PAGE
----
Mark Esper wasn't asked a single question about Afghanistan, where 12 US troops have died this year

news
The Taliban drove his family out of Afghanistan when he was a ...

Showing just how far removed the war is from life at home, none of the Senators who questioned Army Secretary Mark Esper during his nearly three-hour confirmation hearing to become defense secretary asked about Afghanistan.

While Afghanistan was mentioned twice in passing, Esper did not face direct questions about the U.S. government's strategy of fighting the Taliban while simultaneously negotiating a peace settlement with them.

A total of 12 service members and at least two U.S. contractors have been killed in Afghanistan so far in 2019.


Currently, about 14,000 U.S. troops are serving in Afghanistan, of which roughly 9,000 are part of the international effort to assist Afghan troops and police and the remaining 5,000 or focused on the counter-terrorism mission.

While the topic of Afghanistan did not come up on Tuesday, prior to the hearing Esper submitted written answers to questions about Afghanistan posed by members of the Senate Armed Services Committee.

In his answers, Esper confirmed that, "Withdrawal of foreign forces is one component of negotiations with the Taliban."

Esper also praised Afghan security forces for bearing the brunt of the fighting against the Taliban, adding that recruiting and retention has finally outpaced attrition.

With that said, the death toll for Afghan security forces has been staggering. In November, Afghan President Ashraf Ghani said that nearly 29,000 Afghan troops and police had been killed since 2015.

Most recently, Afghan Col. Mobin Mohabati, commander of an Afghan army brigade that recently retook a district in Ghazni Province, was killed Wednesday in an apparent insider attack, New York Times Jawad Sukhanyar tweeted. No U.S. troops were killed or wounded in the attack, Task & Purpose confirmed.

Elsewhere on Wednesday, 25 Afghan commandos were reportedly killed in Badghis Province.

The Pentagon no longer publicizes casualty figures for Afghan security forces, per the Afghan government's request. The U.S. military command in Afghanistan has also stopped tracking how much territory the Afghan government actually controls.

U.S. special envoy to Afghanistan Zalmay Khalilzad is insisting the Taliban prevent Afghanistan from being used as a staging area for terrorist attacks against the United States as part of any peace deal, even though the Taliban have refused to break with Al Qaeda for more than 20 years.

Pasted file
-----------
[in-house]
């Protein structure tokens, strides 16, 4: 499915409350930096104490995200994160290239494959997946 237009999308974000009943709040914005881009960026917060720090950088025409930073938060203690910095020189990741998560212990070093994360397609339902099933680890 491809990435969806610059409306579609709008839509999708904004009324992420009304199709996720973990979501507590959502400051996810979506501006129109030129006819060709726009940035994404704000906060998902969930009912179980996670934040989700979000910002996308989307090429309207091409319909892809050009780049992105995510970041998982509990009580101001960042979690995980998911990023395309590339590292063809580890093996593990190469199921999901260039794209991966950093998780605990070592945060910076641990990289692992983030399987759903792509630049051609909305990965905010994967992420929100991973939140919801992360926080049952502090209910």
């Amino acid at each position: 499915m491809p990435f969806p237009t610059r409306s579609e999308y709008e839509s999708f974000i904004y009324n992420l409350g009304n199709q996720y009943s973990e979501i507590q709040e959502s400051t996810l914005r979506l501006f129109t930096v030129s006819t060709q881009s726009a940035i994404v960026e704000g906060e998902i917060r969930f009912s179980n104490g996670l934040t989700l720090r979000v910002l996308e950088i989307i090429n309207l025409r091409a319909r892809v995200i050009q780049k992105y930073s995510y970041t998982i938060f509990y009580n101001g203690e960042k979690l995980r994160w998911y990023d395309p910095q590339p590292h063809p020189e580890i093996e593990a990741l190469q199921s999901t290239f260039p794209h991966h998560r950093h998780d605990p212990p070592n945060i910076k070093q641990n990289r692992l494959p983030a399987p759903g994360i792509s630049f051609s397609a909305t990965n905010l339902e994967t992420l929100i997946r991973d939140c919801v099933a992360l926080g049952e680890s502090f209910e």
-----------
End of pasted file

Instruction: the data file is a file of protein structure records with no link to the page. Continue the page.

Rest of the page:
When asked by lawmakers if he believes the Taliban is willing and able to fight Al Qaeda and ISIS, Esper did not answer directly in his written response.

"If confirmed, I will support DoD's efforts to consider carefully the terrorist threats that remain in Afghanistan and the resources and capabilities needed to defeat them," Esper wrote. "In the event of a peace deal, we would have to evaluate the Taliban's ability to work with the Afghan security forces to combat terrorist threats, such as ISIS-K and al Qaeda."

Here are the reported U.S. deaths in Afghanistan so far in 2019:

COMBAT DEATHS

NON-COMBAT DEATHS

DEFENSE CONTRACTORS

SEE ALSO:Afghanistan in 2019: This is what losing looks like

WATCH NEXT: The Afghanistan War: A Timeline

U.S. Air Force/Tech. Sgt. Brian Kimball

Editor's Note: This article by Oriana Pawlyk originally appeared on Military.com, a leading source of news for the military and veteran community.

Calling aviation geeks in New York City: The British are coming.

In their first visit to the United States since 2008, the Royal Air Force "Red Arrows" will perform an aerial demonstration next week over the Hudson River, according to an Air Force news release. F-35 Joint Strike Fighters, the Air Force Thunderbirds and Navy Blue Angels demonstration teams will also be part of the show.

Read More Show Less
U.S. Air National Guard/Staff Sgt. Michelle Y. Alvarez-Rea

Frances and Efrain Santiago, natives of Puerto Rico, wanted to show their support last month for protesters back home seeking to oust the island's governor.

The couple flew the flag of Puerto Rico on the garage of their Kissimmee home. It ticked off the homeowners association.

Someone from the Rolling Hills Estates Homeowners Association left a letter at their home, citing a "flag violation" and warning: "Please rectify the listed violation or you may incur a fine."

Frances Santiago, 38, an Army veteran, demanded to know why.

Read More Show Less
Todd Rosenberg/AP

A West Point graduate received a waiver from the U.S. Army to sign with the Philadelphia Eagles on Friday, and play in the NFL while serving as an active-duty soldier.

The waiver for 2nd Lt. Brett Toth was first reported by ESPN's Adam Schefter, who said that Toth signed a three-year deal with the Eagles. Toth graduated from the U.S. Military Academy in 2018.

Read More Show Less
Indiana National Guard

The Indiana National Guard soldier who was killed on Thursday in a training accident at Fort Hood has been identified as 29-year-old Staff Sgt. Andrew Michael St. John, of Greenwood, Indiana.

Read More Show Less

QUETTA, Pakistan/KABUL (Reuters) - The brother of the leader of the Afghan Taliban was among at least four people killed in a bomb blast at a mosque in Pakistan on Friday, two Taliban sources told Reuters, an attack that could affect efforts to end the Afghan war.

Read More Show Less